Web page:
A quick search of Ethiopian legal applications on Google Play produces a handful of applications. Negari, which has 27K users, is one platform that comes on top of the search results.
Owned by attorney Liku Worku, the application provides access to effective federal laws, cassation decisions, and other relevant legal materials.
Liku is also the one behind the website Abyssinia Law, a platform popular among those who practice the profession. Launched with the major aim of making the law accessible, Abyssinia Law offers free access to Ethiopian laws and legal articles. In addition, it has a lawyers’ directory where users can find 3500 lawyers along with their details and contact.
Ethiopian law is another legal application on Google Play. Owned by Abbas Mohamed, also an attorney, it has more than a thousand downloads. The app was released in 2020 and provides a gateway to legal information in Ethiopia.
“We provide anything that helps people navigate the Ethiopian justice system,” said Abbas.
Materials on the Ethiopian legal system, such as laws, research, blogs, and court cases, are found in the app. The content is also organized by subject and categories for easy access.
Besides the two platforms, there are three dozen apps dedicated to legal issues in Ethiopia. However, they all serve the same purpose.
At the current stage, all legal platforms in Ethiopia are dedicated to providing legal content such as blogs, consolidated laws, court decisions, and legal forms through apps, websites, and social media channels. In short, they serve as information portals.
This is Ethiopia’s status in the emerging field of legal tech, a term that refers to the use of new technologies to offer legal services.
Despite the growth of the digital economy in Ethiopia and its impact on many professions, legal services remain static. Some sectors, like ride-hailing, fintech, and e-commerce, are leapfrogging, while the nation is also seeing promising prospects in healthtech, edtech, and agritech. But, the same can not be said for legal tech.
In other parts of the world, even the latest technological developments such as AI and blockchain are being used to deploy legal services in better and more effective ways. In fact, the legaltech economy is projected to reach 25 billion dollars by 2025.
Innovative Legal Services
Legaltech encompasses solutions that make access to justice easier for the public, sometimes without even involving a lawyer.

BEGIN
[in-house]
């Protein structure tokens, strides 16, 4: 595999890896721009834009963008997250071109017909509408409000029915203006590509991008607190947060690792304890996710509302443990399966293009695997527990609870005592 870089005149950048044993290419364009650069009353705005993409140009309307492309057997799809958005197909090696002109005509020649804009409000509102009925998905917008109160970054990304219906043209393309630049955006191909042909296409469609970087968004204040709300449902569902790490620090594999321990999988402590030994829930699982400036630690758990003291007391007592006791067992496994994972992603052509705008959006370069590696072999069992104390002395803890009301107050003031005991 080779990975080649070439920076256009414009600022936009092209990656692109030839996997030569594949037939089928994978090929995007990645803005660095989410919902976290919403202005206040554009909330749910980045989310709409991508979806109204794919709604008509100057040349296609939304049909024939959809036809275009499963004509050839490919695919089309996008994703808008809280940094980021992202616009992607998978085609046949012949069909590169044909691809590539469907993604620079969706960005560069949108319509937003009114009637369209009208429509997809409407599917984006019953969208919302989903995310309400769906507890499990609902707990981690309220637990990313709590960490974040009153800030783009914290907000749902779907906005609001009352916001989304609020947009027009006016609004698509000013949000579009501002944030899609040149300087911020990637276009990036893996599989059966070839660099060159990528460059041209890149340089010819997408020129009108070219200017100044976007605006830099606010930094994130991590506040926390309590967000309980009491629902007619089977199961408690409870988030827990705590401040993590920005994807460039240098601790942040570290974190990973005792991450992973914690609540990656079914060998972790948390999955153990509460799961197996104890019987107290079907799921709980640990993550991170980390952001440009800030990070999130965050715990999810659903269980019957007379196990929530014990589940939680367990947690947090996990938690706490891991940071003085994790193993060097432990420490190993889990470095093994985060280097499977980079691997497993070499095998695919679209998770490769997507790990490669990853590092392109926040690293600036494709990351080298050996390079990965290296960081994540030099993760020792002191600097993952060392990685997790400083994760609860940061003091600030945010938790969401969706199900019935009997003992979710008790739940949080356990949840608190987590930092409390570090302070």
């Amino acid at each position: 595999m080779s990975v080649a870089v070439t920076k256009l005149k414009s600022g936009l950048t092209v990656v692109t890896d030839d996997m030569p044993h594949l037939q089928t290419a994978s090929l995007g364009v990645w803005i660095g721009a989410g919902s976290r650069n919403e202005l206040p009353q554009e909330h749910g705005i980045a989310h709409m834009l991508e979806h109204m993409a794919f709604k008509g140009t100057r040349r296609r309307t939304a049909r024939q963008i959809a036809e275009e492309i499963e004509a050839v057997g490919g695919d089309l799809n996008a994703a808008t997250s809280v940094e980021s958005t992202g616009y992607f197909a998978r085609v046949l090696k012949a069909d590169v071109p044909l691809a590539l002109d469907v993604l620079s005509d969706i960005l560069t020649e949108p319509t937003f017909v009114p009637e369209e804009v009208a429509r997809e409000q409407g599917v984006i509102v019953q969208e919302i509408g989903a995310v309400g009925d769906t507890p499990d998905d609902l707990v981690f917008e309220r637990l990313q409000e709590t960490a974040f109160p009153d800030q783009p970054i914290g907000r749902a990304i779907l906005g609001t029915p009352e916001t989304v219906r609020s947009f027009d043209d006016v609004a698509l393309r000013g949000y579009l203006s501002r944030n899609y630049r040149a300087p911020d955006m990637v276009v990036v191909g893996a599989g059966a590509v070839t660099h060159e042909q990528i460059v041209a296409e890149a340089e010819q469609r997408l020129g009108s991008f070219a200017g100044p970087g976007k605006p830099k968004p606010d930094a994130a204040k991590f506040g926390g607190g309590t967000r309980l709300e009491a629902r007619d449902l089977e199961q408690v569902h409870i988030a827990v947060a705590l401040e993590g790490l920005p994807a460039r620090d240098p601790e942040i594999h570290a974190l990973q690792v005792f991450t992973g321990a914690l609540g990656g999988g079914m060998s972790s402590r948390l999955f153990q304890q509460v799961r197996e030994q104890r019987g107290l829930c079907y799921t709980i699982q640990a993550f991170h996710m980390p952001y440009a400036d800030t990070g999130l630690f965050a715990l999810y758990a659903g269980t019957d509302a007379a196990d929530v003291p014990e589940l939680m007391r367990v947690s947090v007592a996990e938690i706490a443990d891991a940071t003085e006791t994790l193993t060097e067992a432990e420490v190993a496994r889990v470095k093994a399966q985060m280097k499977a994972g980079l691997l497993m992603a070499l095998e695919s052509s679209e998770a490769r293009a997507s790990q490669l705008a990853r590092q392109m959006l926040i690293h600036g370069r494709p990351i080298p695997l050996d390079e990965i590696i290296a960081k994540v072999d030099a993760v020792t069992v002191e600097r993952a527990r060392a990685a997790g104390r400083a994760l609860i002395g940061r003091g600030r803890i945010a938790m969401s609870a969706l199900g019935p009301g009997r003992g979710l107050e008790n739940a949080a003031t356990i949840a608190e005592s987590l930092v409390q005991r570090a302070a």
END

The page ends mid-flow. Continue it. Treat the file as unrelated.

From enabler technologies used to digitize legal data to commoditized legal solutions for litigation and case analysis, and softwares for back office work, technology has become part of the justice system worldwide.
Moreover, legal tech startups are emerging everywhere, offering solutions such as document drafting platforms and smart contacts, electronic legal marketplaces, online dispute resolution systems, and even legal artificial intelligence systems, where users can chat with a bot lawyer.
The United Nations estimates that around four billion people worldwide are excluded from the rule of law. Legal startups aim to tap into this enormous opportunity.
The Conventional Way of Doing Legal Practice in Ethiopia
Abbas states that the legal profession in Ethiopia is culturally conservative, traditional, and heavily paper-based. Additionally, it relies on face-to-face meetings, which he argues is behind the low adoption of legal technology in the profession.
Another lawyer, Yehulashet Tamiru, supports this notion and states, “Legaltech has not developed much because considerable people in the legal sector are senior professionals that are conservative and hesitant to adopt new technology.”
On the client side, Yehulashet adds that people hire lawyers based on recommendations and reputations, and the clients trusting a lawyer they found on the internet is unlikely.
“Access to the internet, willingness, and reliability issues are also hurdles to using legal technology among users, ” Yehulashet added.
While technology adoption is a big factor, legal technology also has another opponent in Ethiopia: the Ministry of Justice.
Liku recalls that when he was compiling laws for his platforms, he was challenged by the Ministry of Justice, claiming it was their mandate to consolidate laws.
“Ethiopian law has a strong implication prohibiting commoditized attorney services,” Liku added.
Should Justice Be commodified?
The Ethiopian justice system does not like the idea of commodification of legal services, which means treating legal services as a commodity.
Commodification refers to the transformation of immaterial social relationships into commercial relationships that often utilize the ideologies of a market-driven economy.